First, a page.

Barry Jenkins’ soulful new drama Moonlight, a moving portrayal of a gay black man’s coming of age in Miami, is being widely tipped for major accolades this awards season. But its success is no fluke. Though it seems as if Jenkins sprung out of nowhere, he’s been directing projects for more than a decade. Most notable in his back catalogue in his 2008 feature debut, Medicine for Melancholy, an astute exploration of black identity and self-discovery. It’s a film Moonlight fans should definitely seek out.
The plot is simple but the subject matter is complex. After a one-night stand, two black hipsters, Micah (Wyatt Cenac) and Jo’ (Tracey Heggins), go walking and talking in San Francisco, hashing out the racial politics of their local dating scene. Jo’ has a white boyfriend and is untroubled by cultural assimilation, whereas Micah challenges her on interracial relationships: “Nine times out of 10, it’s somebody of colour hanging onto a white person… It’s always one of us clinging onto one of them.”
Though Moonlight’s protagonist, Chiron, blasts Jidenna’s ‘Classic Man’ in his car, Micah is troubled by his music tastes. “Everything about being indie is all tied to not being black,” he observes. “Friends who are indie – white. Bands who are indie – okay, you’ve got TV on the Radio, but the rest of them are white.” Thus, according to Micah, black people date white people to avoid invisibility.
The relevance here is that the population of San Francisco is seven per cent black, and few of those people are into what Micah deems “not what you’d see on BET”. As a minority within a minority, Micah suggests, the pair have a duty to hook up. To Jo’, it’s a desperate chat-up line.
Still, Medicine for Melancholy isn’t a lecture. Jenkins’ entertaining screenplay presents two contrasting voices, each with their own merits and sharp jabs. At times, it resembles a ramshackle rom-com: Micah attempts to woo Jo’ but comes across as clingy. Meanwhile, Jo’ delights in explaining the real reason Black History Month is in February (it’s not, as Micah believes, because it’s the shortest month of the year).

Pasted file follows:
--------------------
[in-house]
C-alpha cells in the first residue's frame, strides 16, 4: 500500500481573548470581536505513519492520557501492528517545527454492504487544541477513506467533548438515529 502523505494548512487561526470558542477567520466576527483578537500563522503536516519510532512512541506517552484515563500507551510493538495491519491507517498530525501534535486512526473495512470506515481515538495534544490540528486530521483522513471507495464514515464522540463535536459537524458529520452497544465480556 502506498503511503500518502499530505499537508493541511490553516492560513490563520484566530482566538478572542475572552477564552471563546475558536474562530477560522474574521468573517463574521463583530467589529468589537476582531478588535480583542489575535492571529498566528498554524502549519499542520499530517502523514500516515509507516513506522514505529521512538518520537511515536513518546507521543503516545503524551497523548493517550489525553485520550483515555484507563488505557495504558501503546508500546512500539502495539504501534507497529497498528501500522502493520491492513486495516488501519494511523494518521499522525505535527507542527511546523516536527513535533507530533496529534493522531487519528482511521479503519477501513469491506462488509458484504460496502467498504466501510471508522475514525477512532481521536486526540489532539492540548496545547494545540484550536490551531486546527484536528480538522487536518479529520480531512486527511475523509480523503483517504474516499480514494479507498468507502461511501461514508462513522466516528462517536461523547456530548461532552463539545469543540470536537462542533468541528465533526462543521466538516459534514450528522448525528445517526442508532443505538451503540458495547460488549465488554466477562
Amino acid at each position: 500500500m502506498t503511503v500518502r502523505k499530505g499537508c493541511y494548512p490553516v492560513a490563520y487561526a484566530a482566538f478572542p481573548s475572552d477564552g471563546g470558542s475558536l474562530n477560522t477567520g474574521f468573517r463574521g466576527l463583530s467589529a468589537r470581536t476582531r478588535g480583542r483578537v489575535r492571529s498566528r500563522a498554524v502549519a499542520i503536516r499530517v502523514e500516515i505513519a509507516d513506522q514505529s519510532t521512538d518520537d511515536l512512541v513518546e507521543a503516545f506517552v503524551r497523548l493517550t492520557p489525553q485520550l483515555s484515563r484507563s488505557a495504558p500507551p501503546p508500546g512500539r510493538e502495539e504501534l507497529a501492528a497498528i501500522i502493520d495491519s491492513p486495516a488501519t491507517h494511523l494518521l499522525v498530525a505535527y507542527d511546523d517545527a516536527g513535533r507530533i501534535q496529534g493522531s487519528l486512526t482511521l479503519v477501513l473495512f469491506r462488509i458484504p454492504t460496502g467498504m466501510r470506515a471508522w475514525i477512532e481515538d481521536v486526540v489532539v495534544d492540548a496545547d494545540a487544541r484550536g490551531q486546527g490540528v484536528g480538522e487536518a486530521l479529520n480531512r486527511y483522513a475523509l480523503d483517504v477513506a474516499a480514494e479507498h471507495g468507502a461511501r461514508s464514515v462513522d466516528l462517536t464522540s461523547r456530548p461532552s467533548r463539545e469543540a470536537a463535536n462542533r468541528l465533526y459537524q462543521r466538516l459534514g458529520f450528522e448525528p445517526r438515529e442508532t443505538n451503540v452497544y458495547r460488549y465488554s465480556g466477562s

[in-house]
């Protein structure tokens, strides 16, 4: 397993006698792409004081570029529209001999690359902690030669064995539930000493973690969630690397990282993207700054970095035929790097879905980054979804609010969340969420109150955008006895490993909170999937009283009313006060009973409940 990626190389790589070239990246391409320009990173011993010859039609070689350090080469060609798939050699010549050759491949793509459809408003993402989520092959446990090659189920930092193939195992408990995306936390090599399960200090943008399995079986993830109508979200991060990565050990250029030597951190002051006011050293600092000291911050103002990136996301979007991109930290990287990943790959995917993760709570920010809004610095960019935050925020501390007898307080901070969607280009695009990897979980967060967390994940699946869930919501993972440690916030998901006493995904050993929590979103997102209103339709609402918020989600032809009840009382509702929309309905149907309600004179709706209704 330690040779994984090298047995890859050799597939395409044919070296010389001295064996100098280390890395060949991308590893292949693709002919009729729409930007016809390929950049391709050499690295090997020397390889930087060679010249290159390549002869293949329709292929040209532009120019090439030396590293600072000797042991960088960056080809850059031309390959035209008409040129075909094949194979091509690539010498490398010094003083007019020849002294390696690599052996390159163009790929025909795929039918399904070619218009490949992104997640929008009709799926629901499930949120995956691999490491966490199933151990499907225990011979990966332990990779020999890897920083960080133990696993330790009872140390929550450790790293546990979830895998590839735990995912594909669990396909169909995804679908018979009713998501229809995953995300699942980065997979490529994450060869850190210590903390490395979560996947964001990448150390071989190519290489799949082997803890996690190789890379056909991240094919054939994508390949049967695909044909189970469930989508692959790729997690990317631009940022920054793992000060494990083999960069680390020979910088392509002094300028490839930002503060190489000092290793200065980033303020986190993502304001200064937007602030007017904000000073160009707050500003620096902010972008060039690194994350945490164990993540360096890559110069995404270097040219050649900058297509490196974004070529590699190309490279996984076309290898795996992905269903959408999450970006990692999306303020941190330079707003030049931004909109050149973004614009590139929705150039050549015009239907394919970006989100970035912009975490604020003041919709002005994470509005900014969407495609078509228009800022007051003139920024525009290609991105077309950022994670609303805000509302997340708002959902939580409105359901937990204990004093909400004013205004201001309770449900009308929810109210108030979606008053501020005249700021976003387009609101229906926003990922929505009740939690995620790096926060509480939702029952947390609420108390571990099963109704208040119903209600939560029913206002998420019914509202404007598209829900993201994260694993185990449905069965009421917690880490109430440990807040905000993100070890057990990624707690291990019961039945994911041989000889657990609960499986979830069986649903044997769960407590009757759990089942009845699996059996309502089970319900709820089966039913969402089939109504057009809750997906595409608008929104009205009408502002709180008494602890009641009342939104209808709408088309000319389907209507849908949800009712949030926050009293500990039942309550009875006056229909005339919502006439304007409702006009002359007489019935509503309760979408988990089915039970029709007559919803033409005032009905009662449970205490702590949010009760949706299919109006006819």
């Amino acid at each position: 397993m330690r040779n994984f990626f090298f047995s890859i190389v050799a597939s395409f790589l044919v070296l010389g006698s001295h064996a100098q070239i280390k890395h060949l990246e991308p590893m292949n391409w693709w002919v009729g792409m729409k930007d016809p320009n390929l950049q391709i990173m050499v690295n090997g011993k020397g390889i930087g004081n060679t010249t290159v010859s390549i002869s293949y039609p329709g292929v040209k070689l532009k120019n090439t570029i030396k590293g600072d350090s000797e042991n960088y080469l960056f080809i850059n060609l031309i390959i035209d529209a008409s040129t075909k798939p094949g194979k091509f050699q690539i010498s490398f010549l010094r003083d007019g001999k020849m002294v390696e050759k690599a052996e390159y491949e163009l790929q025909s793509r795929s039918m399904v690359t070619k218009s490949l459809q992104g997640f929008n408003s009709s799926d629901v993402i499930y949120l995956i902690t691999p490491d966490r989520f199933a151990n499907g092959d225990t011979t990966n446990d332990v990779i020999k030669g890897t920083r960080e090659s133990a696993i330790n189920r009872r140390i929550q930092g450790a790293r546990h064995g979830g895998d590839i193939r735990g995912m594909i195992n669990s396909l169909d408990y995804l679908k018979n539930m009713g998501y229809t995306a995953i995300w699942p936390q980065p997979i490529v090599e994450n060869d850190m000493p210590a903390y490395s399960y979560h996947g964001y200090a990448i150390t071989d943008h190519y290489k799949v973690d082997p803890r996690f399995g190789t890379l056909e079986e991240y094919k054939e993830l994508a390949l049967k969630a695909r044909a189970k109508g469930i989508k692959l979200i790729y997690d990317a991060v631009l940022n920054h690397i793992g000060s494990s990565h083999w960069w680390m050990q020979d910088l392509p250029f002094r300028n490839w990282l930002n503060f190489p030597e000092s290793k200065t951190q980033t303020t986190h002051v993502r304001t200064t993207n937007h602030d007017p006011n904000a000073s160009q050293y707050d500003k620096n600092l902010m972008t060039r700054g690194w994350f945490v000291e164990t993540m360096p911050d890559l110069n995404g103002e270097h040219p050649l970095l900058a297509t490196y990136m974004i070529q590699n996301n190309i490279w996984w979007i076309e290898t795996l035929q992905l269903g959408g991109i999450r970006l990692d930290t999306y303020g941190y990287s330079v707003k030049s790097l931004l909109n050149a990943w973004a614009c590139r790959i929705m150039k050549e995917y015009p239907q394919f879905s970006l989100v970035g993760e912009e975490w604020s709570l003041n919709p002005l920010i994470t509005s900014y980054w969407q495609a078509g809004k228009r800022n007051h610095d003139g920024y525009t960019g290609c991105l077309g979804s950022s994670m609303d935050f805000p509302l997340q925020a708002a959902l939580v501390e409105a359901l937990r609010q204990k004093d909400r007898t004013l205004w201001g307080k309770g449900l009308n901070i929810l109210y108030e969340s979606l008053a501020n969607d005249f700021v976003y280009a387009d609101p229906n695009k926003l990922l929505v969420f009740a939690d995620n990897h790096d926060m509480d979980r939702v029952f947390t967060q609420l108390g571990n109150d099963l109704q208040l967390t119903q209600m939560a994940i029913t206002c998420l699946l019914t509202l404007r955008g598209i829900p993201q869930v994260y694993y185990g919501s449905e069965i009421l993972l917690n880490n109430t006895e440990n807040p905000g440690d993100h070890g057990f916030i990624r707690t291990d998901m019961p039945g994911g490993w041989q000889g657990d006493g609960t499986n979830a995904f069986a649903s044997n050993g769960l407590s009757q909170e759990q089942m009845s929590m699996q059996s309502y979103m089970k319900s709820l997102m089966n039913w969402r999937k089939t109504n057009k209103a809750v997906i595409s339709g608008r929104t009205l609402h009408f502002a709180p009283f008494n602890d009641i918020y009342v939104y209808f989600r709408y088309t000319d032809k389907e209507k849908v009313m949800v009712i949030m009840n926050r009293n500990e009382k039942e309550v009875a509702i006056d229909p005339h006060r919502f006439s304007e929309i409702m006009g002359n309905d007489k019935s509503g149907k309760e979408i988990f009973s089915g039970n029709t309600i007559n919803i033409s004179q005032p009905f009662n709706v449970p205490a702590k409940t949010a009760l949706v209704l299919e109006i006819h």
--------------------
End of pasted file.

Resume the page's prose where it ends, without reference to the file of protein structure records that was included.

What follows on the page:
As with Moonlight, the look of Medicine for Melancholy is distinctive. Lensed by Moonlight DoP James Laxton, the film is an early development of Jenkins’ visual style. Not that one’s mistakable for the other. For starters, the film is mostly shot in black-and-white, with only certain shades of colour dipping in from scene to scene. On a romantic fairground ride, the red hues of Micah’s shirt emerge; when he’s reminded of race, it’s back to monochrome.
The temperamental colour scheme emphasises the stress of gentrification, too. Jo’, pointedly, can only live rent-free due to her white boyfriend, while Micah just about squeezes a bicycle into his apartment. (Jenkins’ 20-min sci-fi short Remigration espouses on a dystopian San Francisco where the working class have fully left.)
But just as Jenkins grew up, like Chiron, in Miami, he also lived in San Francisco and displays affection for the area. Jo’ and Micah drink in their surroundings, and their various destinations – such as a self-imposed first visit to the Museum of the African Diaspora, or the catharsis of a rock gig – reflect their respective personalities. Similarly, portions of their date are wordless and intimate, allowing the local noise to do the talking for them – a technique perfected in Moonlight.
Oddly, Medicine for Melancholy was labelled “mumblecore” upon release. It’s lo-fi and indie for sure, but it delves into far deeper emotional territory than any movie belonging to that particular subgenre. For the parallels with Moonlight alone, it is essential viewing. After all, in Moonlight, the key phrase is “Who is you?”; in Medicine for Melancholy, it’s “How do you define yourself?” Jo’ insists Micah should be himself, without the pressure of a label, and adds, “Who gives a shit what society thinks?” It’s a beautiful sentiment. Self-discovery, in both instances, can take half a lifetime.
Medicine for Melancholy is screening at Picturehouse Central in London on Monday 13 February. For more info visit picturehouses.com
Published 1 Feb 2017
By Matthew Eng
From Luke Cage to Moonlight, the American actor has made a vital contribution to his craft this year.
Barry Jenkins’ low-key examination of black life in America is an aching romance of the very highest order.